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K-12 Activities with Microsoft Excel on BenQ Education Displays

  • BenQ
  • 2021-11-17

Microsoft Excel spreadsheets are not only useful for tabulating data, you can also utilize them for interactive lessons. Below are a few simple activities that you can easily try out for your classes.

Checking computations

Checking computations

The beauty of teaching using Excel is how easily you can insert formulas into a sheet for instant calculations. You can just select a cell, click the Insert Function button, and then choose whichever type of value you wish to compute for. You can even manually input the formula yourself if it’s not part of the options.

This feature is particularly useful for classes that require a lot of calculations. Business and STEM-related subjects like Algebra and Physics come to mind. You can present either word or equation problems using PowerPoint and then let students answer them from their seats or directly on the display. Afterward, pull up the sheet onto the screen, input the figures from the problem, and see the correct answers get generated in real time.

Progress monitoring

Progress monitoring

Since everything on Excel is tabulated, it provides a convenient way to monitor the progress of ongoing activities. Your students can take advantage of this functionality when noting their findings for science projects and other related schoolwork. They can use sheets to note changes to their experiments on a daily or weekly basis.

If students are working in groups, using the cloud-based Excel on Office 365 allows them to simultaneously update the data they’re responsible for at any given time. When they’re ready to present, they can easily load the sheet on the display and explain their results to the rest of the class.

Graphing data

Graphing data

Converting data into graphs is a good exercise as it teaches students to think logically, visually, and critically at the same time. And since Excel has a feature that converts tabulated data into different types of graphs, it becomes a great teaching tool for this purpose.

You can populate a sheet with data before presenting it to your class. During the lesson, use your BenQ display’s Duo Windows mode to split the screen. On one side, share the sheet, and on the other, open the EZWrite cloud whiteboard. You can then ask your students to draw a graph on the board based on the data provided.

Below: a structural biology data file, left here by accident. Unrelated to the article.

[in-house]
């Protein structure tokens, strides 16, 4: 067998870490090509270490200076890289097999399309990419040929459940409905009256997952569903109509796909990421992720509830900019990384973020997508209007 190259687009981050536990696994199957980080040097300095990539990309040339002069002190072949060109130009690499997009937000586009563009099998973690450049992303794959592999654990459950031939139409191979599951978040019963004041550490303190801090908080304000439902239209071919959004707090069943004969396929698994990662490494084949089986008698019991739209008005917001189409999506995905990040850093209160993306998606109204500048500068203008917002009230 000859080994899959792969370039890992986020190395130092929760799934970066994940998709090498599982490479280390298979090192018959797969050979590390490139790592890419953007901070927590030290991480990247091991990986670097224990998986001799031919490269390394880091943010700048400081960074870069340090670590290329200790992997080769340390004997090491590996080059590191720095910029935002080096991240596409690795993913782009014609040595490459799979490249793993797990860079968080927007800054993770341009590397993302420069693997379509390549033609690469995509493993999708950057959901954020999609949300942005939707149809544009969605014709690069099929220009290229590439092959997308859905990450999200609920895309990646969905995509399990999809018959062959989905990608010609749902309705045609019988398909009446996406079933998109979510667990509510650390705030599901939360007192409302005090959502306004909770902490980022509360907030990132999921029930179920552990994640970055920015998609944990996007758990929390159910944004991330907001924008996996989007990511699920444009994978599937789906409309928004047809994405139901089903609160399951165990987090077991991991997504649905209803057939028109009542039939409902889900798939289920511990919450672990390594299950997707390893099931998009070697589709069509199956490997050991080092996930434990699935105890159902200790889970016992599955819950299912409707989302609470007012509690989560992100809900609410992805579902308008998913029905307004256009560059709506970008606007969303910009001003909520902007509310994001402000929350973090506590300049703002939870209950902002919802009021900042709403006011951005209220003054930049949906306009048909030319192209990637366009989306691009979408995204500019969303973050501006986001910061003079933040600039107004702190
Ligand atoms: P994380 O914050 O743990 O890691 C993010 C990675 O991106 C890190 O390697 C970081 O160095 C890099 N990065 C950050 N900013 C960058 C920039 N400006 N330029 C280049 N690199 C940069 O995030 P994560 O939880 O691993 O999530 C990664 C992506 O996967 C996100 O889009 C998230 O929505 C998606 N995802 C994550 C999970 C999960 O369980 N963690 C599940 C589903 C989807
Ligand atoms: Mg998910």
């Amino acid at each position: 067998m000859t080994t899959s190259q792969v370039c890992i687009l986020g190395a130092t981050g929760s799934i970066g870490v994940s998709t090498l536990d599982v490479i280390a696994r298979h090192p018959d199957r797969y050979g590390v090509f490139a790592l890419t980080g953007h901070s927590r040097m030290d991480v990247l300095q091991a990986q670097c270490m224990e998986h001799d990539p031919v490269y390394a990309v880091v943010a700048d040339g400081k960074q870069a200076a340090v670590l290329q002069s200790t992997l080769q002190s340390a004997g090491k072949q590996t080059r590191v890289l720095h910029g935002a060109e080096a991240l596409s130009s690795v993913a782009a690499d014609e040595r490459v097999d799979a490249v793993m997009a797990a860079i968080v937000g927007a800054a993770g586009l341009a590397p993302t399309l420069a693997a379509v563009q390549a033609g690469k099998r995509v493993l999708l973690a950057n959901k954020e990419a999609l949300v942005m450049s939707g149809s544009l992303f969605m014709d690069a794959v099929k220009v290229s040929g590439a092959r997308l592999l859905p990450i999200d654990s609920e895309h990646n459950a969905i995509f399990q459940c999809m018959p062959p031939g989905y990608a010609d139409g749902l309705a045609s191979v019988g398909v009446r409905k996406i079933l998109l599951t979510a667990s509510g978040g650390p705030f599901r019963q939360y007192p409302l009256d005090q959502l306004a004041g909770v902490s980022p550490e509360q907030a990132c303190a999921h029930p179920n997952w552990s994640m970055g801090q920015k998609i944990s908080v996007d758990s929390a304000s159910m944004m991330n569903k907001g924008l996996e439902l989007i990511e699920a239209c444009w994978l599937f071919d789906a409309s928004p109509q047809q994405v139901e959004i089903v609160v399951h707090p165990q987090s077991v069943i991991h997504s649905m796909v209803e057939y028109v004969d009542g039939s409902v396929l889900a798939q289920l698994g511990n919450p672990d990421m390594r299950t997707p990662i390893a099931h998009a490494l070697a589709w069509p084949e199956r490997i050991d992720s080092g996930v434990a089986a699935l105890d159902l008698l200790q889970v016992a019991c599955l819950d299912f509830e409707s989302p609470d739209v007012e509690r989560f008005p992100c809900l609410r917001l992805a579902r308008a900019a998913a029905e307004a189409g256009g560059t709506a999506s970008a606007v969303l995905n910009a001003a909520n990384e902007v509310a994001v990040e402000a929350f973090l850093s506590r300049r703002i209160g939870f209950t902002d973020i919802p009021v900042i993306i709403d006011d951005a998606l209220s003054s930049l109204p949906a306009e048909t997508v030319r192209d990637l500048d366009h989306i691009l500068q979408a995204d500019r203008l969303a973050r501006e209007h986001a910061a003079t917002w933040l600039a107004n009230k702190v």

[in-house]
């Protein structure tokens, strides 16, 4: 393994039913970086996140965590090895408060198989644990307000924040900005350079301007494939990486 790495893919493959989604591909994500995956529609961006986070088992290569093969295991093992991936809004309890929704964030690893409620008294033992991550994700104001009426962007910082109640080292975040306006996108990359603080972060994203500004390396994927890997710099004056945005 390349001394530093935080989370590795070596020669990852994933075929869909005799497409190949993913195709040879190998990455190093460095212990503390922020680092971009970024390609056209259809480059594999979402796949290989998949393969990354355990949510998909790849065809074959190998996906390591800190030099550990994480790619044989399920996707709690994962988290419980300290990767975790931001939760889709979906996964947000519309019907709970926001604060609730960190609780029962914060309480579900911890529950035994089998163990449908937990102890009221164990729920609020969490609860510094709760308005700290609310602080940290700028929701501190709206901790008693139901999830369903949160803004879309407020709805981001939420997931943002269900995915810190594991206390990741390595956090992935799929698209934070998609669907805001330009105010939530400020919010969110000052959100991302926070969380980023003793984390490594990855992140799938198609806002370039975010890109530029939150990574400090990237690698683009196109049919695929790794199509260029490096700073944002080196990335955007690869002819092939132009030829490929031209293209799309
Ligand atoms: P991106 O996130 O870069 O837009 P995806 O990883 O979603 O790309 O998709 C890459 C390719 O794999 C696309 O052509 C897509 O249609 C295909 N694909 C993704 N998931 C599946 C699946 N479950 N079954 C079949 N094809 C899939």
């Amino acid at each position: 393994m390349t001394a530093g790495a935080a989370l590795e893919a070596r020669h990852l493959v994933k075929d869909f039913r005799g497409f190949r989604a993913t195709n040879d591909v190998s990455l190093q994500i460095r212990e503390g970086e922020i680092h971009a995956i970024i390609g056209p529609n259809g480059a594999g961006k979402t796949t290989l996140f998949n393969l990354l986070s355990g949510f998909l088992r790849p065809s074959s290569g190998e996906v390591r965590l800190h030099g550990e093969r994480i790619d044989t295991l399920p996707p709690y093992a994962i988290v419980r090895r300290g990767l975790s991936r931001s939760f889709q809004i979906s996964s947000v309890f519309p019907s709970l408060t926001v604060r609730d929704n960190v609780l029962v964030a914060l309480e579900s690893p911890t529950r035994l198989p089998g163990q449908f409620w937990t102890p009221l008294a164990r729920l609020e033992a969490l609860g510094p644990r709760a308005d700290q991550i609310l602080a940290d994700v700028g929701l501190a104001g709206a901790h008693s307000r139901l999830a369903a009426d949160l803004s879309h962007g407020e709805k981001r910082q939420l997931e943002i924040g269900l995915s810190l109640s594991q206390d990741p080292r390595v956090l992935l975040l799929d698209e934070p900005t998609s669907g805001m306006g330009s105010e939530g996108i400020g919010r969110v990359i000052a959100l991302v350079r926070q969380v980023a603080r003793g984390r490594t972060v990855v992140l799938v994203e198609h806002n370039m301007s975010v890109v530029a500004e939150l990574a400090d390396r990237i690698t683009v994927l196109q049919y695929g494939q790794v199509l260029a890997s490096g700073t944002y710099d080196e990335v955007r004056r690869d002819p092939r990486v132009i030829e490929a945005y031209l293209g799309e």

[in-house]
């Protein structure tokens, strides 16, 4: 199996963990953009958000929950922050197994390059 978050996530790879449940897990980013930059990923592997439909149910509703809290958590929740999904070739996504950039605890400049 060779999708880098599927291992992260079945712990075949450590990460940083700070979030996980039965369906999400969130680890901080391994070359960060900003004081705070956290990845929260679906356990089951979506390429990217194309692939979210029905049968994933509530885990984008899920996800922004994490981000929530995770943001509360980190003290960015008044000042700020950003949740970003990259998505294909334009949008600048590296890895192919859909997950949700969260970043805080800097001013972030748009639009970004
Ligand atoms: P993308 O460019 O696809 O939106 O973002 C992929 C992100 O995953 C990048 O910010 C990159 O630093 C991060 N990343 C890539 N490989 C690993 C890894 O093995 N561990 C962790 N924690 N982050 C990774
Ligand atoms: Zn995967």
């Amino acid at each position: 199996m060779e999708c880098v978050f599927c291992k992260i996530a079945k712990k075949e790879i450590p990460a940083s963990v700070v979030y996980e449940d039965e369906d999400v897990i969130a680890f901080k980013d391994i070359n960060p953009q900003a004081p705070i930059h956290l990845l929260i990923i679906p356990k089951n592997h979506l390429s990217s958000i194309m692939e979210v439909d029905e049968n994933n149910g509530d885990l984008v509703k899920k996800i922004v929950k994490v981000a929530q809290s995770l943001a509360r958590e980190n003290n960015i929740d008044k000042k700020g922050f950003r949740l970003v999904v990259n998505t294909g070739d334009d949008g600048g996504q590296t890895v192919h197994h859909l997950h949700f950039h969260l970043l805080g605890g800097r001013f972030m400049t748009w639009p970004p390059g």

If, for example, your student chose to draw a line graph, you can easily generate the same chart on Excel. Let your class compare the similarities and differences, discussing which parts can be improved to present the data more accurately, clearly, and without bias.

Finance exercises

Finance exercises

Calculating finances can be tricky to follow if you’re only tackling it theoretically via lectures. This kind of topic requires practical application. Whether you’re guiding your students on how to create a monthly household budget or how to track the status of their personal loans, an Excel sheet comes in handy.

Before class, you can provide your students with a template sheet they can fill out with actual data. You can start small by having rows for weekly savings and expenses. Through a cloud whiteboard or presentation, you can gradually introduce concepts like salary, utilities, and the like. Students can then add new rows to the sheet to factor in these items and see how it affects their finances.

These exercises are particularly valuable as they not only teach your students basic math, it also gives them real-world knowledge that they can apply when they eventually have to deal with food budget, rent, and taxes in the future.

Data extraction

Data extraction

Extracting data from reports is a valuable skill that students can pick up in school. They can use it when they decide to pursue higher education or join the workforce as it helps them with research and writing reports.

In class, you can present an excerpt from a report on the display and then ask your students to input important data on an Excel sheet. This helps them get the habit of identifying correlated data, labeling them correctly, and tabulating them in a meaningful way. And since the sheet is shared on the display, when you check your students’ output and correct any errors in their data, the entire class will be able to follow the changes.


For more classroom tips and tricks, check out the Teacher’s Toolkit.